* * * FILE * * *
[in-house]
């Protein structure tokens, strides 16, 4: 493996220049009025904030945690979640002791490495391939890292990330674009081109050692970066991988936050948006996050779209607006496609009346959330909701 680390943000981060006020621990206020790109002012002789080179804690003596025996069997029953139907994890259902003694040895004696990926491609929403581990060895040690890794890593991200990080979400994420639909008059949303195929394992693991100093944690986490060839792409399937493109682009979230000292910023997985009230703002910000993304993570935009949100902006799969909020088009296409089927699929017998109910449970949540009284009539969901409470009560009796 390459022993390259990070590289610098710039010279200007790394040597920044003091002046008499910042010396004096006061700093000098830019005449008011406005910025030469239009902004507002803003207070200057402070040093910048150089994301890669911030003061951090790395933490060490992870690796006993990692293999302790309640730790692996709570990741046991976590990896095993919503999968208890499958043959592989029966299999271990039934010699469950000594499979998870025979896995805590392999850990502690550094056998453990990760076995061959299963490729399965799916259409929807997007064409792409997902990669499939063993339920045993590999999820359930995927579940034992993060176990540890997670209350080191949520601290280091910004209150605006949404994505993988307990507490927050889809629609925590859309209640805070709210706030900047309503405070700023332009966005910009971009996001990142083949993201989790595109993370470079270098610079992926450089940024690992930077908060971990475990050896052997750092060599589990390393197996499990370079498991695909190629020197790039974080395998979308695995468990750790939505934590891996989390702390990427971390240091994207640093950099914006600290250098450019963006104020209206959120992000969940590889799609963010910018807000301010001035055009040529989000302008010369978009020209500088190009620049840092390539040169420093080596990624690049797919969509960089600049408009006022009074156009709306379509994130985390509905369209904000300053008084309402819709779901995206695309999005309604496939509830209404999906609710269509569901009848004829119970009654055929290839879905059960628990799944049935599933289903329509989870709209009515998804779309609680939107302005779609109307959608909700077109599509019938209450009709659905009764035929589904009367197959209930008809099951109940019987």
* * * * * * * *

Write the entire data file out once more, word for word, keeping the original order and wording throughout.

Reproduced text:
[in-house]
């Protein structure tokens, strides 16, 4: 493996220049009025904030945690979640002791490495391939890292990330674009081109050692970066991988936050948006996050779209607006496609009346959330909701 680390943000981060006020621990206020790109002012002789080179804690003596025996069997029953139907994890259902003694040895004696990926491609929403581990060895040690890794890593991200990080979400994420639909008059949303195929394992693991100093944690986490060839792409399937493109682009979230000292910023997985009230703002910000993304993570935009949100902006799969909020088009296409089927699929017998109910449970949540009284009539969901409470009560009796 390459022993390259990070590289610098710039010279200007790394040597920044003091002046008499910042010396004096006061700093000098830019005449008011406005910025030469239009902004507002803003207070200057402070040093910048150089994301890669911030003061951090790395933490060490992870690796006993990692293999302790309640730790692996709570990741046991976590990896095993919503999968208890499958043959592989029966299999271990039934010699469950000594499979998870025979896995805590392999850990502690550094056998453990990760076995061959299963490729399965799916259409929807997007064409792409997902990669499939063993339920045993590999999820359930995927579940034992993060176990540890997670209350080191949520601290280091910004209150605006949404994505993988307990507490927050889809629609925590859309209640805070709210706030900047309503405070700023332009966005910009971009996001990142083949993201989790595109993370470079270098610079992926450089940024690992930077908060971990475990050896052997750092060599589990390393197996499990370079498991695909190629020197790039974080395998979308695995468990750790939505934590891996989390702390990427971390240091994207640093950099914006600290250098450019963006104020209206959120992000969940590889799609963010910018807000301010001035055009040529989000302008010369978009020209500088190009620049840092390539040169420093080596990624690049797919969509960089600049408009006022009074156009709306379509994130985390509905369209904000300053008084309402819709779901995206695309999005309604496939509830209404999906609710269509569901009848004829119970009654055929290839879905059960628990799944049935599933289903329509989870709209009515998804779309609680939107302005779609109307959608909700077109599509019938209450009709659905009764035929589904009367197959209930008809099951109940019987």